All of us Brits descended from randy Edward III – just like Danny Dyer

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    An expert who identified it was Richard III buried under a car park reckons we’re all descended from royalty – like Danny Dyer.

    The actor famously found out he was related to Edward III.

    And Professor Turi King, who led the DNA verification after Richard’s remains were found in Leicester in 2012, says it’s likely you are too.

    The geneticist reveals: “We’re all descended from royalty if you go back far enough.

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    “The chances of someone with broadly British ancestry alive today not being descended from Edward III is remote.”

    The monarch, who ruled during the 14th century, had 13 children and an estimated 321 great-great-grandchildren.

    Prof King says: “Let’s say they replicate at a rate of two per generation.

    That means by 1600, there’s over 20,000 offspring of Edward – one in 210 of the population is a direct descendent.

    “Take yourself. You’ve got two parents, four grandparents, eight great-grandparents.

    “You go back to that time, you’ve got 32,000 ancestors. So the chances of one being in the one in 210 is virtually a given.”

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    Last week we told how author Philippa Langley, who used her “sixth sense” to find Richard III, reckons Henry I could be buried under a car park in Reading.

    Prof King confirmed Richard III’s identity after comparing his DNA with that of two of his living descendents.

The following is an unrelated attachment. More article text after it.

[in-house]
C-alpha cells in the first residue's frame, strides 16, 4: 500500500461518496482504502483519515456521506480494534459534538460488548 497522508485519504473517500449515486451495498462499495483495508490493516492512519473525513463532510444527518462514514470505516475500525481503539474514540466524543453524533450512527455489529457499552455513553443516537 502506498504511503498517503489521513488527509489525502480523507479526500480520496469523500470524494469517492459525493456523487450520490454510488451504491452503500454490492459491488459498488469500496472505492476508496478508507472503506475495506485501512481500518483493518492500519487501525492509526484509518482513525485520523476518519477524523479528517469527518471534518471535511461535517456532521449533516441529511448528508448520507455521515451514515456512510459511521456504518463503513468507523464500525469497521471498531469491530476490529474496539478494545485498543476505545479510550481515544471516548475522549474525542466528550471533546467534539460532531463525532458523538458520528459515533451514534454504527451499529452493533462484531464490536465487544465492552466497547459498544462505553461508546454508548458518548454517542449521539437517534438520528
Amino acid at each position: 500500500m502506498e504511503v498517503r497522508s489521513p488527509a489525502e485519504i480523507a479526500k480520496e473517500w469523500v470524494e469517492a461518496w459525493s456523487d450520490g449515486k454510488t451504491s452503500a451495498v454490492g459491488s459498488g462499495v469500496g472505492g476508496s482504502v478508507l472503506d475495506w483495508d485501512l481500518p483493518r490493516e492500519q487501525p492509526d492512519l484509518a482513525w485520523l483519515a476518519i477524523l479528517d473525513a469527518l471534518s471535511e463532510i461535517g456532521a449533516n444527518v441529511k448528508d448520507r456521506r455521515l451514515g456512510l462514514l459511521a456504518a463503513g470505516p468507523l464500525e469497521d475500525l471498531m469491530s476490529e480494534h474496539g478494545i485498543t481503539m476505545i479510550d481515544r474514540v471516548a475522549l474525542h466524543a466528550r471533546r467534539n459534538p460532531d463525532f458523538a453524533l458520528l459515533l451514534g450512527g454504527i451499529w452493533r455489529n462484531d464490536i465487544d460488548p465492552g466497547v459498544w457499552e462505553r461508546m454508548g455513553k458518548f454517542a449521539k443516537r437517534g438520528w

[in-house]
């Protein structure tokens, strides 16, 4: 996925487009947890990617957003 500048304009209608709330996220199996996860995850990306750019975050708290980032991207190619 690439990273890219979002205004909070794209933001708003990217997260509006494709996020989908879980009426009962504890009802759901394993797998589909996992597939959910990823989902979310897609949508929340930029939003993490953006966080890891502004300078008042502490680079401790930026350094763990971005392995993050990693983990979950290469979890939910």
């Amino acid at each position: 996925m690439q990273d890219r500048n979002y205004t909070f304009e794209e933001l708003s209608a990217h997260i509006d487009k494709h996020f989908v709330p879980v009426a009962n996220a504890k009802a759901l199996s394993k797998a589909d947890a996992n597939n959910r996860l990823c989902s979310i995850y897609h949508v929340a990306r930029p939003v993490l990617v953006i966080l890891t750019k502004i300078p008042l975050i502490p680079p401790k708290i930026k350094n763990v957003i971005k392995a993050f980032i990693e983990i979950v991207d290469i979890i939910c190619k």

She says: “You have to have a ‘known’ to see if there’s a match between the two. If you don’t, you’re a little bit stuck.”

    Another royal mystery is that of the Princes in the Tower.

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    Richard III is believed to have had his young nephews Edward V and Richard, Duke of York thrown in the Tower of London and murdered in his bid for power. Their alleged bones are in Westminster Abbey, but the late Queen Elizabeth always refused permission for DNA testing.

    While Prof King would be interested in investigating the remains, there are ethical issues.

    “It would be an amazing project,” she says. “I know the Richard III Society have approached Westminster. My understanding is you have to get the permission of the Dean of Westminster and King Charles.

    “Apparently they’ve turned down all requests and I can understand that because ultimately what’s going to come out of that? Either it does appear it’s them or it isn’t. It doesn’t tell you who killed them.

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    “It’s an interesting question but does it warrant disturbing human remains?”

    Prof King appears on Ancient Murders Unearthed, a documentary series starting tonight.

    She has teamed up with US homicide detective Rod Demery to investigate mysterious deaths from hundreds of years ago to see what modern techniques can uncover.

    They examine cases including Otzi the Iceman, who had been killed by an arrow and his 5,000-year-old mummified corpse preserved in an Alpine glacier.

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    Prof King says: “I get to talk to the experts and look at the science they’re applying to each set of remains, so it was great.

    “With Otzi, they’d used pollen as a kind of GPS for his last days.

    “It travels through your digestive system at a particular rate so from that, they were able to work out where he was for about two days before he died.

    “From his diet, he probably had gastrointestinal disease and early stages of heart disease. So he’s struggling health-wise and then had an arrow in the back.”

    Ancient Murders Unearthed airs Mondays from tonight at 9pm on Sky History as part of the Ancient Mysteries season.

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